Diagnostic Assessment

Even though the words “assessment” and “evaluation” are commonly used interchangeably in our everyday speech, there are subtle differences between them. They differ in terms of scope, purpose, findings and the uses thereof.

Evaluation of individual performance is often accomplished by grading or rating. Evaluation is typically a broader concept than assessment as it attempts to deal with all aspects of a performance. For example, the NIC interpreter evaluation tests knowledge of a range of subject matter related to interpreting, ethical practice and skills performance in several settings.

Assessment is typically used to analyze a particular process associated with performance. For example, how accurately someone interprets or how interpreting performance changes with a change in conditions. Assessment is an ongoing process aimed at improving performance over time, more so than evaluation, which is usually a final (or summative) result. Improving performance from assessment typically occurs incrementally and through planned activities determined from the assessment data.

Defining Diagnostic Assessment

One type of assessment—diagnostic assessment—provides a detailed analysis of performance which can be used for professional development planning and job placement. The overarching goal of diagnostic assessment is to improve the overall quality and accuracy of interpretation between American Sign Language and English through the collection of performance data. It is a system that yields more than the general feedback that might be exchanged based on an observation of an interpreter while they are working. It is a complex and comprehensive process of analysis designed to reveal the current state of linguistic and cognitive competence of interpreter practitioners for the purpose of guiding professional development activities.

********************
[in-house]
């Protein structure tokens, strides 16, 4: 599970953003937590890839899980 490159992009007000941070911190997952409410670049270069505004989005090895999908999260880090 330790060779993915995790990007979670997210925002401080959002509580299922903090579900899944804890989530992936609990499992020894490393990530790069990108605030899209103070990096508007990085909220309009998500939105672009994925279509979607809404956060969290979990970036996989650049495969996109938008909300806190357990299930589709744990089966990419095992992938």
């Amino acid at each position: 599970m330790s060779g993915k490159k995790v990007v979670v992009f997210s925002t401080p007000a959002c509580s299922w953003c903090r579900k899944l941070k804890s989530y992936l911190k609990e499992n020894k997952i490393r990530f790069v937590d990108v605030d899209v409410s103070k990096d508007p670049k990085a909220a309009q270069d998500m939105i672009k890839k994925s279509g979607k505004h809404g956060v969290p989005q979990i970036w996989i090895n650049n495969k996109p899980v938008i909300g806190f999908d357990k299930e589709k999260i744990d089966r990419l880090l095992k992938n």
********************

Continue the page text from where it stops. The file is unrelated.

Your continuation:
Diagnostic assessment also provides a deeper level of insight than a surface level observation. It yields insight into how an individual thinks and uses language while engaged in interpreting. It uses a system of error analysis as the cornerstone for the process which can reveal patterns that exist in an interpreter’s work. The results can be used to guide skill development by examining the impact of various patterns on the overall quality and accuracy of the interpretation and determining priorities accordingly. And, when serious gaps in skills are noted, a plan for remediation can be developed.

The overall impact of diagnostic assessment is that it provides a data-driven assessment of what is currently happening within the work of an interpreter, while simultaneously providing specific guidance regarding how to improve the quality and accuracy of the work. When the recommendations for improvement are followed, the outcome is a more effective and reliable interpretation.

Diagnostic assessment does not seek to ‘credential’ an interpreter or assign a rating. It seeks to understand the nature of a practitioner’s work for the purpose of guiding professional development. It is a valuable tool in making decisions about skill development needs and priorities.

Conducting diagnostic assessments is a common tool for mentors, teachers, supervisors and diagnosticians who work to assist practitioners in advancing their skill sets. To learn more about conducting diagnostic assessments, visit the MARIE Center.